Andrew was discovered in a pool of blood on the living room couch, his face nearly split in two. Abby was upstairs, her head smashed to pieces; it was later determined that she was killed first. Suspicion soon fell on one of the Bordens' two daughters, Lizzie, age 32 and single, who lived with her wealthy father and stepmother and was the only other person besides their maid, Bridget Sullivan, who was home when the bodies were found. Lizzie Borden was arrested and charged with the double homicide. As a result of the crime's sensational nature, her trial attracted national attention. Lizzie Andrew Borden was born on July 19, 1860. Her mother died when Lizzie was a young girl and her father, who became a bank president and successful businessman, married Abby Gray, who helped raise Lizzie and her older sister Emma. The sisters reportedly despised their stepmother and, as adults, argued with their father over money matters. Lizzie claimed she was in the barn at the time of the murders and entered the house later that morning to find her father dead in the living room.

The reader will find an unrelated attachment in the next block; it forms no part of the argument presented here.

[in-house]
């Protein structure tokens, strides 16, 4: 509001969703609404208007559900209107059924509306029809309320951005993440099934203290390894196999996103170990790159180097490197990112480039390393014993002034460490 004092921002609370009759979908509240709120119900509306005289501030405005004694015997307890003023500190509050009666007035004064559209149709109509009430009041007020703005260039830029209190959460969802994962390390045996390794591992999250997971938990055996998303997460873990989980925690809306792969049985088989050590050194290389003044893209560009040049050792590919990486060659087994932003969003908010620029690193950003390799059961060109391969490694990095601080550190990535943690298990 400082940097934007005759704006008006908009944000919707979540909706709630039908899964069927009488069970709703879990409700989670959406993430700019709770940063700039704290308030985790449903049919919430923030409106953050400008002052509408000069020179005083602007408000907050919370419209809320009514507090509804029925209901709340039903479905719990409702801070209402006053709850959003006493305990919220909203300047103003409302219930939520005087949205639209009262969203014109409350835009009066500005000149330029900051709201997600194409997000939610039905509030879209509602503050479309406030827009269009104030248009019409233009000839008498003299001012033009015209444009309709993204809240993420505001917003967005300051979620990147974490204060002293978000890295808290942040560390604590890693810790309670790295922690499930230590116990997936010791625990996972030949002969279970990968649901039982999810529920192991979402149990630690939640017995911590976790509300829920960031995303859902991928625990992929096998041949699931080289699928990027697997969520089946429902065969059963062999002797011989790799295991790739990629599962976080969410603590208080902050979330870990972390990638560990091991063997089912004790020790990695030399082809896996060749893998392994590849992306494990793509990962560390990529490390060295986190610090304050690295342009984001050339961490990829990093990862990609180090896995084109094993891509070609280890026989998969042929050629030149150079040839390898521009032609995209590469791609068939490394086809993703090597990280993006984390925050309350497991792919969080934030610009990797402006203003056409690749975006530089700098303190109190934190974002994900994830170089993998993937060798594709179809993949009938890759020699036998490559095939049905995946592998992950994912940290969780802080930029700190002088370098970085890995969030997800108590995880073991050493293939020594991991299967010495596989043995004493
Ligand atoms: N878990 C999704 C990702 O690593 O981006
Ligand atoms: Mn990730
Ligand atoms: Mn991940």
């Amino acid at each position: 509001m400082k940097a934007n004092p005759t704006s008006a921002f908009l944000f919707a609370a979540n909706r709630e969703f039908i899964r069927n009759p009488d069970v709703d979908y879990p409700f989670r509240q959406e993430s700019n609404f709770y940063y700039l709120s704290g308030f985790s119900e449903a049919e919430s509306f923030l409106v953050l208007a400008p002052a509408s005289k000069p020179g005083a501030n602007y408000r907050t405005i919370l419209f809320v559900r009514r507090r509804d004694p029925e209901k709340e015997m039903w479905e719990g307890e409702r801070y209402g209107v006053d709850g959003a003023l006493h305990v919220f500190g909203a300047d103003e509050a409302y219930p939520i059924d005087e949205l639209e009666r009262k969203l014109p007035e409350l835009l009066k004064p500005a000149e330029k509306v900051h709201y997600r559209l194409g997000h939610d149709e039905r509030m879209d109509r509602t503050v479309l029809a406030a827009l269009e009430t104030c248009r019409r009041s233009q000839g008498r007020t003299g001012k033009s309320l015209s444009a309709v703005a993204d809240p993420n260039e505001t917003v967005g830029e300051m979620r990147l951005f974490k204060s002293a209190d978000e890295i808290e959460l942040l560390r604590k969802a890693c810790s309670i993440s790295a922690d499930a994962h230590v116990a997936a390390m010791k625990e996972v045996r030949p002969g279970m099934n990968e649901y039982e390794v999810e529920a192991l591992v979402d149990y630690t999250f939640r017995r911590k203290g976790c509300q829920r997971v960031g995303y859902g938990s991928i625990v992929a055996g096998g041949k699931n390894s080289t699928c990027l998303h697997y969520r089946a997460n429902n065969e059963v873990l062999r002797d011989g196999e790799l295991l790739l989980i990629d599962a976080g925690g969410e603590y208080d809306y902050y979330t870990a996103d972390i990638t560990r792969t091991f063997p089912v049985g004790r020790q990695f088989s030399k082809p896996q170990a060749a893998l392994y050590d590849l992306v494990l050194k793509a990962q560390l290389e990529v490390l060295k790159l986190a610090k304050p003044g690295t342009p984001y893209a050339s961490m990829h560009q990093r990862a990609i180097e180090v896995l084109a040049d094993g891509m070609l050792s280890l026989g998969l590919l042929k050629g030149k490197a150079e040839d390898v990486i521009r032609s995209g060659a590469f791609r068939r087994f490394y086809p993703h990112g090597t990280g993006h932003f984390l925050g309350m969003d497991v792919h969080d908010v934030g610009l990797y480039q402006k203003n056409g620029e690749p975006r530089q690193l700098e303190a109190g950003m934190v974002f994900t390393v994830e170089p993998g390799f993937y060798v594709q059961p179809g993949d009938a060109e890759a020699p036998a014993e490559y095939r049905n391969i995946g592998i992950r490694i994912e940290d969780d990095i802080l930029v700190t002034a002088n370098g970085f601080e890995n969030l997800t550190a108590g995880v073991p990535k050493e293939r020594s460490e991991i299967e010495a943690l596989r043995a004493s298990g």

The evidence that the prosecution presented against Borden was circumstantial. It was alleged that she tried to buy poison the day before the murders and that she burned one of her dresses several days afterward. And, although fingerprint testing was becoming commonplace in Europe at the time, the Fall River police were wary of its reliability, and refused to test for prints on the potential murder weapon--a hatchet--found in the Bordens' basement. The fact that no blood was found on Lizzie coupled with her well-bred Christian persona convinced the all-male jury that she was incapable of the gruesome crime and they quickly acquitted her. Lizzie, who inherited a substantial sum after her father's death, moved from the murder site into a different home, where she lived until her death on June 1, 1927. Today, the house where the Borden murders occurred is a bed and breakfast. Despite Lizzie Borden's acquittal, the cloud of suspicion that hung over her never disappeared. She is immortalized in a famous rhyme: Lizzie Borden took an axe, And gave her mother forty whacks; When she saw what she had done, She gave her father forty-one.